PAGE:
The amusement park in the video, consists of stylistically crude images based around Michael’s successful career since 1982’s ‘Thriller’, with emphasis on the tabloid view of Michael’s personal life and public image, referring to the nickname “Wacko Jacko” given to him by the press, and the various headlines associated with him in the 1980’s. Lampooning rumours that he tried to purchase Joseph Merrick’s bones, Michael dances with stop motion “Elephant Man” bones in the video. This particular segment (without the image of the bones) was used for the single’s cover art, and the boneless video segment was featured in the ‘Moonwalker’ trailer.

In the video, there are images of shrines to actress Elizabeth Taylor, a real life close friend of Michael. Throughout the video newspaper headlines, published by “National Intruder”, with bizarre titles are shown, such as “Michael’s Space-Age Diet” and “Michael Proposes to Liz”. Another notable scene in the music video was a nose being chased by a surgical scalpel, which was reference to Michael’s plastic surgery being criticized by the media. At the end of the video, it is revealed that a gigantic Michael himself is the amusement park. He breaks free, tearing the park to pieces. That scene is a somewhat reminiscent of Gulliver’s Travels, where Gulliver eventually breaks free from the Lilliputians’ grasp from Lilliput.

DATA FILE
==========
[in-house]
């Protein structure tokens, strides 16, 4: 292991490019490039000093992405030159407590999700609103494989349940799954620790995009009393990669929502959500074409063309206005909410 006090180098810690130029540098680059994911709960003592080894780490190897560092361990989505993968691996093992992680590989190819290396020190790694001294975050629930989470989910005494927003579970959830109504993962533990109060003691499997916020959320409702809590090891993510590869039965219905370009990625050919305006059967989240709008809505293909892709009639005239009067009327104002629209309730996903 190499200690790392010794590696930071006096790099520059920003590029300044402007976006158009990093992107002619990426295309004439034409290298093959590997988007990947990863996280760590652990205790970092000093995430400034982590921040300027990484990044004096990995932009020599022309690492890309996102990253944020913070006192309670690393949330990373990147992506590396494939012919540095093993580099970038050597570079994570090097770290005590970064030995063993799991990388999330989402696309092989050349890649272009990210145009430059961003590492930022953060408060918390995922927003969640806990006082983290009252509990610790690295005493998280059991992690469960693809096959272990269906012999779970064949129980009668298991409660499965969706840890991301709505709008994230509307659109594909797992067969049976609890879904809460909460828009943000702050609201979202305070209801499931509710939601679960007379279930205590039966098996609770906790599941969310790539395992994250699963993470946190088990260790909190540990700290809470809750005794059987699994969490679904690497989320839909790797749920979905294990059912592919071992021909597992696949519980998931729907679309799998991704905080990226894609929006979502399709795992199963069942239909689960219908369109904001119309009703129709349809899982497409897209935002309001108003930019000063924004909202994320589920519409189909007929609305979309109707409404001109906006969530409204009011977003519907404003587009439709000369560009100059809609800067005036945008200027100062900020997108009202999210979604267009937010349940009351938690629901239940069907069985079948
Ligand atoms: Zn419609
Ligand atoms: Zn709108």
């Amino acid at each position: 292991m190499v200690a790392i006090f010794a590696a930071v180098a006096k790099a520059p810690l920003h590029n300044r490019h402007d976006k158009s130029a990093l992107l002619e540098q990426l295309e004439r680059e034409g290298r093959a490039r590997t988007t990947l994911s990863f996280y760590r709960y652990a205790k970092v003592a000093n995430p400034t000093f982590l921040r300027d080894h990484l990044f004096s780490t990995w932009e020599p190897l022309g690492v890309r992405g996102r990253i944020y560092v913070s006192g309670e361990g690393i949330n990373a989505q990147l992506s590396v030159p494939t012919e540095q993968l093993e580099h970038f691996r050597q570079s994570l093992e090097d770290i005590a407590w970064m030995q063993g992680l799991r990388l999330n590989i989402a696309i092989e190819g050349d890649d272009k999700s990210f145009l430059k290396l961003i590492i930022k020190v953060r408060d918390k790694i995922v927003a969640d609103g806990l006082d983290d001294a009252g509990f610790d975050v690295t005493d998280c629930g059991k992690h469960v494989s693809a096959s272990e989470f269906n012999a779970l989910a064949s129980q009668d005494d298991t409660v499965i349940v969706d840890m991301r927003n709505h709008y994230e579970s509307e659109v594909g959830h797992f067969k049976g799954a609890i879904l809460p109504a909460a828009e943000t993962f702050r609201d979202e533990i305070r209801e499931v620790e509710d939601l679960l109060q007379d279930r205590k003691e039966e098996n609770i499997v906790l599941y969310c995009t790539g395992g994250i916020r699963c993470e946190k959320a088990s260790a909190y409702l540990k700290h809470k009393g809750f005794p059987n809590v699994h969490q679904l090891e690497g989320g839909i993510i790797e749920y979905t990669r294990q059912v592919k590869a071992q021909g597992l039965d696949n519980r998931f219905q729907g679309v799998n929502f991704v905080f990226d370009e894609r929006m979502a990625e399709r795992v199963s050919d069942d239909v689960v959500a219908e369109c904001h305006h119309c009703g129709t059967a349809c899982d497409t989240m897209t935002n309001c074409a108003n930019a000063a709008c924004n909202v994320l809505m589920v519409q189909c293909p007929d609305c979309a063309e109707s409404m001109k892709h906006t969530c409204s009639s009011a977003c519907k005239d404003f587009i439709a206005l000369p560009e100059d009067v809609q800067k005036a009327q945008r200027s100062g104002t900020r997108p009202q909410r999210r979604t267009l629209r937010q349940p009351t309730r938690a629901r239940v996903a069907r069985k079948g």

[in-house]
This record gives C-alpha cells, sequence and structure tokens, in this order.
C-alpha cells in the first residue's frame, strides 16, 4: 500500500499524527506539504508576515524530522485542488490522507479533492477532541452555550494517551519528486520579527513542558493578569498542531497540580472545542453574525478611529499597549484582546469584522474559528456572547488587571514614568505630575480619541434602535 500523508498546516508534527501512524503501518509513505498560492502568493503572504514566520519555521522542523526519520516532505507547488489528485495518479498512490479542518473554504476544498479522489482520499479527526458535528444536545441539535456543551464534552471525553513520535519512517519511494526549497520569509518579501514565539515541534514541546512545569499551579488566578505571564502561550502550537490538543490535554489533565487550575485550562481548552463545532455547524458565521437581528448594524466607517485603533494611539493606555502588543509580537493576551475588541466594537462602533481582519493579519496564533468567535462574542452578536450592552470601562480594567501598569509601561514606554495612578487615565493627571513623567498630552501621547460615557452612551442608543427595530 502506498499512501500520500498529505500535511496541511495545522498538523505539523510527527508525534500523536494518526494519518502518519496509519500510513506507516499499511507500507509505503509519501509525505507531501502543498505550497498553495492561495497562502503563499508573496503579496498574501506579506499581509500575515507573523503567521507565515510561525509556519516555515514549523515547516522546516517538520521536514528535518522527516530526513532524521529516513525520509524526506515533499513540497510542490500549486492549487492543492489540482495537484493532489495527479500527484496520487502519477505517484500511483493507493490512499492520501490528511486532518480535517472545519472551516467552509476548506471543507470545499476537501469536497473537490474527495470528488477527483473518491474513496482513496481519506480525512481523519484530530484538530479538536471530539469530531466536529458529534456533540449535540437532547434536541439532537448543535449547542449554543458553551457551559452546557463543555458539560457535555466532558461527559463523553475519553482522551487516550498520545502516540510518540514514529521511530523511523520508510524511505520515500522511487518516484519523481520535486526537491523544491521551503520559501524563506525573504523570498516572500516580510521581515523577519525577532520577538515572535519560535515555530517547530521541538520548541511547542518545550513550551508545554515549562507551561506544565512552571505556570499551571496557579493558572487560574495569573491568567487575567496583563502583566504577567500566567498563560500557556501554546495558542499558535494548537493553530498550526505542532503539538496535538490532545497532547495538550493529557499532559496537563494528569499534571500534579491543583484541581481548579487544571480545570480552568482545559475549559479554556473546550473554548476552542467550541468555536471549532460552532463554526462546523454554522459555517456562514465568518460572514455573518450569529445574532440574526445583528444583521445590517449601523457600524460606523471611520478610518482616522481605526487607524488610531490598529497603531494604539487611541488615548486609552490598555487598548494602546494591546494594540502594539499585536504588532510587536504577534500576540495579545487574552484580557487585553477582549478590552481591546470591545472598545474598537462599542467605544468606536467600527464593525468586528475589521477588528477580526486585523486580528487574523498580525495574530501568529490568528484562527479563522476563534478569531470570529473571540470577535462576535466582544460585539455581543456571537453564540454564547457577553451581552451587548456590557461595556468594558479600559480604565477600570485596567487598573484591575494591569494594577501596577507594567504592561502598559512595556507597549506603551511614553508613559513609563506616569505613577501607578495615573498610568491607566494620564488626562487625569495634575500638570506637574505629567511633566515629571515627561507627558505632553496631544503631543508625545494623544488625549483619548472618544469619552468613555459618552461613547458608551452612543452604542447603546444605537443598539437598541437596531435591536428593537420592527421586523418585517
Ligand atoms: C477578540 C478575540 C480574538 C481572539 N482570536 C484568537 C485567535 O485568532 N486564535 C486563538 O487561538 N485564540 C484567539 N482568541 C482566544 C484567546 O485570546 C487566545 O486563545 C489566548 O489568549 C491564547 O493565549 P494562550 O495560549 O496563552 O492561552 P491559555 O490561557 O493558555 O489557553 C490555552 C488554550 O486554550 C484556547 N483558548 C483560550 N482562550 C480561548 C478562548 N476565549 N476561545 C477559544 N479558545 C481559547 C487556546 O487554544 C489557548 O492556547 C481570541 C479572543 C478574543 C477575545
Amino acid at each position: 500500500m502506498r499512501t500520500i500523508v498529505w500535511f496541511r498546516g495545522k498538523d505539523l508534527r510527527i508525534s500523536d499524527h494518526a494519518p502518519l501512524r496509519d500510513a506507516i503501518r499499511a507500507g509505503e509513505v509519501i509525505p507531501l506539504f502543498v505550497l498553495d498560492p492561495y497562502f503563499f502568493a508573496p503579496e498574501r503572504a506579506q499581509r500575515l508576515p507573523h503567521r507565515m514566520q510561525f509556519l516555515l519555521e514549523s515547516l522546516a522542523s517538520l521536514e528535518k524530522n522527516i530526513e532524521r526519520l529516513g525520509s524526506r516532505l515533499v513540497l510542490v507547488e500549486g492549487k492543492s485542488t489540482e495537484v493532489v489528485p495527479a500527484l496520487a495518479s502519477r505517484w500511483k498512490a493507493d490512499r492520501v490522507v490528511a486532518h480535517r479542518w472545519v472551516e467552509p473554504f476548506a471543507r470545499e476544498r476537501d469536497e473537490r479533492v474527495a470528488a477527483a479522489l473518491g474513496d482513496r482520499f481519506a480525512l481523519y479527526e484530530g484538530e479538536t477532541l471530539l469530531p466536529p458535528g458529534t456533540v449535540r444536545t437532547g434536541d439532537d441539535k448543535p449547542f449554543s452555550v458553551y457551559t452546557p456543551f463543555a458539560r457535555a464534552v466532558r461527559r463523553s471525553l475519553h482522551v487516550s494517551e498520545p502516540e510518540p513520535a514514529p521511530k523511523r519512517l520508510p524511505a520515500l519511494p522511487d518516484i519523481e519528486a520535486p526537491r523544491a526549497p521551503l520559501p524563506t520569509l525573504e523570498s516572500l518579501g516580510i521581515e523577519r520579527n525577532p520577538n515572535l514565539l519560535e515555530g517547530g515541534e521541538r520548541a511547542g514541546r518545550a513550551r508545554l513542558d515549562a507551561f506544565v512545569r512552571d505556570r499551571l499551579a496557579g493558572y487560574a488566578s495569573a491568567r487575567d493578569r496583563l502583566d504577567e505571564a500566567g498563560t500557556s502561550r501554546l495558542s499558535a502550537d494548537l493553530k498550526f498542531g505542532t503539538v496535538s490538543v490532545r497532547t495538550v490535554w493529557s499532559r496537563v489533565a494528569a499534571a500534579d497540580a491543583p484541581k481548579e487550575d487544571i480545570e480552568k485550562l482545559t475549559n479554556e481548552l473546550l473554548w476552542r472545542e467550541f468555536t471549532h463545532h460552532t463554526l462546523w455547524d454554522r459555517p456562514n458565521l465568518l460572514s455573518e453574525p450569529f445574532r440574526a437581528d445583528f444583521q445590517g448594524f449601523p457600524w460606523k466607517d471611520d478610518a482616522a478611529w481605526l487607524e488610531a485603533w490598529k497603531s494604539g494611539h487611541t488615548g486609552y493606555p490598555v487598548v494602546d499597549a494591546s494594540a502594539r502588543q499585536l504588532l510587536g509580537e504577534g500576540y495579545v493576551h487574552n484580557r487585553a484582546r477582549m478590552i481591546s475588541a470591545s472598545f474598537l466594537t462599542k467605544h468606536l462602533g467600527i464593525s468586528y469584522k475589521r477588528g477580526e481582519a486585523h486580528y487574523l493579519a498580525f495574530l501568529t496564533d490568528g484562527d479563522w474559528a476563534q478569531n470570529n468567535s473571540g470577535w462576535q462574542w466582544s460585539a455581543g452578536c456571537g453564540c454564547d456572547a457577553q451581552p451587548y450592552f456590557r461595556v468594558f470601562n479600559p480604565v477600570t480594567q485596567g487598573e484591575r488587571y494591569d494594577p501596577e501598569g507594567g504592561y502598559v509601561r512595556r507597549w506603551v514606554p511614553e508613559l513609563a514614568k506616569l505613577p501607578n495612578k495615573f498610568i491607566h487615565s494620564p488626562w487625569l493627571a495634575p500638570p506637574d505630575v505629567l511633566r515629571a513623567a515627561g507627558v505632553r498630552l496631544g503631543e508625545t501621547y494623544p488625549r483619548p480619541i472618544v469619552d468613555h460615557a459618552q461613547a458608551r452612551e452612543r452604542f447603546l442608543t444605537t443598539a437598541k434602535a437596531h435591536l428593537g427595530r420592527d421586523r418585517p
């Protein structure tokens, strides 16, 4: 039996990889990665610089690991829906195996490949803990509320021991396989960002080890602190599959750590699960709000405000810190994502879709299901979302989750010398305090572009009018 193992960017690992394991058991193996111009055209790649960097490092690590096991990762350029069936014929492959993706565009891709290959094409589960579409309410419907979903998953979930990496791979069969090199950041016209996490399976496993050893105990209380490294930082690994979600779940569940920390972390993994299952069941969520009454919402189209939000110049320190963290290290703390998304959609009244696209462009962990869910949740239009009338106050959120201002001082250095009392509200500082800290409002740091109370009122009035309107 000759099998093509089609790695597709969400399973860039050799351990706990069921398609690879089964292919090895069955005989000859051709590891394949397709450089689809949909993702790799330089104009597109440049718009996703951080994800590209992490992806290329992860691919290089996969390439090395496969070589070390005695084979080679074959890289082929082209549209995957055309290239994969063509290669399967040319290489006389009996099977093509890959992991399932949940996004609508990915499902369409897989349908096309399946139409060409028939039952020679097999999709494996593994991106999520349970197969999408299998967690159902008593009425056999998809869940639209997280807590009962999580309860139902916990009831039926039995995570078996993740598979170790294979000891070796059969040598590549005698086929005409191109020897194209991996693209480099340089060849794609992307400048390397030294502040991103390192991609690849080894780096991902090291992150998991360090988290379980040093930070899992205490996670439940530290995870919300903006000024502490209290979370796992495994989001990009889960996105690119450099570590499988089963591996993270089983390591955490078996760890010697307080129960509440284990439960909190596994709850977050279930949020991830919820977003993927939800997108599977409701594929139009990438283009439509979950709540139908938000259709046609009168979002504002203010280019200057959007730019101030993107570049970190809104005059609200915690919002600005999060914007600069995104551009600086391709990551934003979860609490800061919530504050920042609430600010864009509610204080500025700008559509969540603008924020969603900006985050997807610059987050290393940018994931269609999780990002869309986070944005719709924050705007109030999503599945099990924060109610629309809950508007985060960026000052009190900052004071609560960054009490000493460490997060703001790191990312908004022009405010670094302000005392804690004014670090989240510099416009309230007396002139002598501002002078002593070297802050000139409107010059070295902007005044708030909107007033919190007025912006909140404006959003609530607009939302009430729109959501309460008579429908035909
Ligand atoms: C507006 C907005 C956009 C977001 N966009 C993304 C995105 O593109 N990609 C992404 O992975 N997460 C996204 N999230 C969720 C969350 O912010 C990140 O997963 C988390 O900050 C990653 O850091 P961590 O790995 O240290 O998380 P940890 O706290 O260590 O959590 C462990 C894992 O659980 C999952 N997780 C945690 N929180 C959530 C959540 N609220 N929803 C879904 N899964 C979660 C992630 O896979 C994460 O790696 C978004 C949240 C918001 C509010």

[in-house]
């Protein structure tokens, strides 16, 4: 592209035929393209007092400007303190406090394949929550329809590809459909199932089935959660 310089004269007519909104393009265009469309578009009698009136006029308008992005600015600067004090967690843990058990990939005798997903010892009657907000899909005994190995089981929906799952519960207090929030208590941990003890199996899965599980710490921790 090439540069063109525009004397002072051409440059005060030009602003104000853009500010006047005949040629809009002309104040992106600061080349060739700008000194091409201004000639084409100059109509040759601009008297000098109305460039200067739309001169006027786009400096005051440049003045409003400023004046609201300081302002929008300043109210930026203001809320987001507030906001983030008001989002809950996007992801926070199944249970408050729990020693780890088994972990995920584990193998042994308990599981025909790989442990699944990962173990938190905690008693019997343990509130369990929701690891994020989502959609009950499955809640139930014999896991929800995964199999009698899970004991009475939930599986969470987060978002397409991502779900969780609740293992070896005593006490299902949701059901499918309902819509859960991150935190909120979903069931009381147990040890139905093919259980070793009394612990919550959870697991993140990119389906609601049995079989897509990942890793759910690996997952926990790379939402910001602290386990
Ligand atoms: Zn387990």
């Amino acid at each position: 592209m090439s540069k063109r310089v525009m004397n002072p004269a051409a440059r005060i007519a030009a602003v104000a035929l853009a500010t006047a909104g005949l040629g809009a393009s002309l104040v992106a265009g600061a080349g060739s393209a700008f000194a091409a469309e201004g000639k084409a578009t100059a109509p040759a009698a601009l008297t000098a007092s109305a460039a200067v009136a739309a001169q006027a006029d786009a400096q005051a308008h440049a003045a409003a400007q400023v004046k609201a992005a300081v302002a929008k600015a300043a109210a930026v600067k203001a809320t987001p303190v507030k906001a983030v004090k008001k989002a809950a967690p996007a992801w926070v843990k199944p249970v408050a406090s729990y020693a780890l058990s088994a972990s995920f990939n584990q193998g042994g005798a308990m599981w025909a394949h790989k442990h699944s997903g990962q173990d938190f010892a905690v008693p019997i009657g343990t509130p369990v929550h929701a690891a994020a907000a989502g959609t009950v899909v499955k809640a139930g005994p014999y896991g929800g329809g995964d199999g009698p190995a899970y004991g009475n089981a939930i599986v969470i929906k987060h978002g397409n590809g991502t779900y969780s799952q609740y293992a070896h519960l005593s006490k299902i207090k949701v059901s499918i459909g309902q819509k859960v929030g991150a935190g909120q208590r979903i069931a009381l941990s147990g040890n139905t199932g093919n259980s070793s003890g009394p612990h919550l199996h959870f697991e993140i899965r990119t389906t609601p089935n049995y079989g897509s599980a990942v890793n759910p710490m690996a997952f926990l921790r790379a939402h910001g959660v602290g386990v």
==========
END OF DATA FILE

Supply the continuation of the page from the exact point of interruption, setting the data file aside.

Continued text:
Source: Billie Jean


Michael Arrives In Hawaii Where He Is Welcomed By 150 Local Dancers + 200 Fans. 02-01-'97

Michael arrives in Hawaii where he is greeted by a keiki hula troupe of 150 dancers, two dozen Tahitian dancers, and about 200 fans. He soon joins Joe and Katherine who came especially for him.

Michael is greeted with what the local people there call “The Aloha Spirit”, at the Hilton Hawaiian Village in Waikiki, where he stayed for four nights. witnessing hula dancers, smiling, watching village guards, and children performers speaking.

“His plane came in for him and his immediate party then there was a plane just for his crew, then there were two — those the Russian cargo planes, biggest planes in the world. Carrying his equipment” said Concert Promoter Tom Moffatt.

Michael spent most of his time in his hotel suite on the 14th floor, ‘Alii’ tower suite 1402. Fans camped out underneath his room day and night.

Wherever Michael went while in the islands he created frenzy, with the crowds being star-struck. “He came out on the lanai and waved,” Lani Bjork, the head of hotel security said. “You could hear that wave of ‘Michael! Michael!’ throughout the evening.”

Michael arrives in Hawaii (02-01-1997)
Michael Jackson makes a stop in Hawaii during his 'HIStory' world tour, where he is greeted by a keiki hula troupe of 150 dancers, he makes a stop in Honolulu, Hawaii during his 'HIStory' world tour.

Source: Billie Jean